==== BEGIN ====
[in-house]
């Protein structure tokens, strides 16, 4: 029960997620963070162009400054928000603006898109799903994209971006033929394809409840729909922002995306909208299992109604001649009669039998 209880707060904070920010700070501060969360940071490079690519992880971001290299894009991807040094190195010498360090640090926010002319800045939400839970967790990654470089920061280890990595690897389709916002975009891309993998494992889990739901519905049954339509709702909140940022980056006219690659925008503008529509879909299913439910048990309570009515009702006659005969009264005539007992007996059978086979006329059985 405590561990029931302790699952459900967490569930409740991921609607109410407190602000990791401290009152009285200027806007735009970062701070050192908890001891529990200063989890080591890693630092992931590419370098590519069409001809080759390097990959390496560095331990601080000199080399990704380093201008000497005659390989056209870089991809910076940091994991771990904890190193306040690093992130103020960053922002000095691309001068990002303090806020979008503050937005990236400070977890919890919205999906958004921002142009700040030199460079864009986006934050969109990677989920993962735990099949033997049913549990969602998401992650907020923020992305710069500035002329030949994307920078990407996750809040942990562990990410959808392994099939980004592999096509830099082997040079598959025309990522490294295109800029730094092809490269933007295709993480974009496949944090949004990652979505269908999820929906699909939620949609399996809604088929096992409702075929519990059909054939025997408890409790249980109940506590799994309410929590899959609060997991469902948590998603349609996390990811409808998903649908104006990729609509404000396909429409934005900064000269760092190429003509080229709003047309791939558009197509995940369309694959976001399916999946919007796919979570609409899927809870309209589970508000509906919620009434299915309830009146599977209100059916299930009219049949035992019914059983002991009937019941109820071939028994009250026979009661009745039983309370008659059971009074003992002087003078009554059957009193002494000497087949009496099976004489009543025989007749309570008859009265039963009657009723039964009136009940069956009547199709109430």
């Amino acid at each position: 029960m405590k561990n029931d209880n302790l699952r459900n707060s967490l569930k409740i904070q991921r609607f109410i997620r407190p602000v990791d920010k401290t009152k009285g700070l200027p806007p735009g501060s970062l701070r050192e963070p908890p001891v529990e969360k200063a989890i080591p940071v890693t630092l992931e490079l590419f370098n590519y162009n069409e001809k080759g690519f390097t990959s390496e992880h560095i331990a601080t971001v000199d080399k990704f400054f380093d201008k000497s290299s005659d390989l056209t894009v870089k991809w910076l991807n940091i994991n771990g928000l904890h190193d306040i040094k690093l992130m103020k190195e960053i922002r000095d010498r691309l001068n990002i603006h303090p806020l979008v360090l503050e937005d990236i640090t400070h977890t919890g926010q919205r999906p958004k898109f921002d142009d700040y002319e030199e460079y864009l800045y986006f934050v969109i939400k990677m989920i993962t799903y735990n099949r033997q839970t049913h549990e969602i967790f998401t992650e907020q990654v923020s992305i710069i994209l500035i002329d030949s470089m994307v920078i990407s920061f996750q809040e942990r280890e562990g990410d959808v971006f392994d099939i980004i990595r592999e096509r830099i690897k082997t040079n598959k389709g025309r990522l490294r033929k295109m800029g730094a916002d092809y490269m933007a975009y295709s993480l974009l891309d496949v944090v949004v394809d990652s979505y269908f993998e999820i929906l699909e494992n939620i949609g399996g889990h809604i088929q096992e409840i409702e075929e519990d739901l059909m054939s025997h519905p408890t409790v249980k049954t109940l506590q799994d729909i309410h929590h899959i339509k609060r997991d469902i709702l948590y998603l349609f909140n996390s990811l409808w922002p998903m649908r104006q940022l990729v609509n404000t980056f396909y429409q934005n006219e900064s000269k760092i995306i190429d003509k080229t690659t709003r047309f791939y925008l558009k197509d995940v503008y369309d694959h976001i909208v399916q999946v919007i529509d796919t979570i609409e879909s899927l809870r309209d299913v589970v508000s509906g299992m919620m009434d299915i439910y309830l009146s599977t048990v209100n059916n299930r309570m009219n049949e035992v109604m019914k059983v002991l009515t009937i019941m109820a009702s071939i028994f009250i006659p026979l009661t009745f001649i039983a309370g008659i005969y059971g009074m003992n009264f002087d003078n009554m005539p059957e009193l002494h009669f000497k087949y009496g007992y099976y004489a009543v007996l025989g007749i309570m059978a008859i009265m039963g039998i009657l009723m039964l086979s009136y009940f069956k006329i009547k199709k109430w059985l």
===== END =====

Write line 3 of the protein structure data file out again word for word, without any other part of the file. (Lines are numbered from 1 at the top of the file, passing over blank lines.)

């Amino acid at each position: 029960m405590k561990n029931d209880n302790l699952r459900n707060s967490l569930k409740i904070q991921r609607f109410i997620r407190p602000v990791d920010k401290t009152k009285g700070l200027p806007p735009g501060s970062l701070r050192e963070p908890p001891v529990e969360k200063a989890i080591p940071v890693t630092l992931e490079l590419f370098n590519y162009n069409e001809k080759g690519f390097t990959s390496e992880h560095i331990a601080t971001v000199d080399k990704f400054f380093d201008k000497s290299s005659d390989l056209t894009v870089k991809w910076l991807n940091i994991n771990g928000l904890h190193d306040i040094k690093l992130m103020k190195e960053i922002r000095d010498r691309l001068n990002i603006h303090p806020l979008v360090l503050e937005d990236i640090t400070h977890t919890g926010q919205r999906p958004k898109f921002d142009d700040y002319e030199e460079y864009l800045y986006f934050v969109i939400k990677m989920i993962t799903y735990n099949r033997q839970t049913h549990e969602i967790f998401t992650e907020q990654v923020s992305i710069i994209l500035i002329d030949s470089m994307v920078i990407s920061f996750q809040e942990r280890e562990g990410d959808v971006f392994d099939i980004i990595r592999e096509r830099i690897k082997t040079n598959k389709g025309r990522l490294r033929k295109m800029g730094a916002d092809y490269m933007a975009y295709s993480l974009l891309d496949v944090v949004v394809d990652s979505y269908f993998e999820i929906l699909e494992n939620i949609g399996g889990h809604i088929q096992e409840i409702e075929e519990d739901l059909m054939s025997h519905p408890t409790v249980k049954t109940l506590q799994d729909i309410h929590h899959i339509k609060r997991d469902i709702l948590y998603l349609f909140n996390s990811l409808w922002p998903m649908r104006q940022l990729v609509n404000t980056f396909y429409q934005n006219e900064s000269k760092i995306i190429d003509k080229t690659t709003r047309f791939y925008l558009k197509d995940v503008y369309d694959h976001i909208v399916q999946v919007i529509d796919t979570i609409e879909s899927l809870r309209d299913v589970v508000s509906g299992m919620m009434d299915i439910y309830l009146s599977t048990v209100n059916n299930r309570m009219n049949e035992v109604m019914k059983v002991l009515t009937i019941m109820a009702s071939i028994f009250i006659p026979l009661t009745f001649i039983a309370g008659i005969y059971g009074m003992n009264f002087d003078n009554m005539p059957e009193l002494h009669f000497k087949y009496g007992y099976y004489a009543v007996l025989g007749i309570m059978a008859i009265m039963g039998i009657l009723m039964l086979s009136y009940f069956k006329i009547k199709k109430w059985l």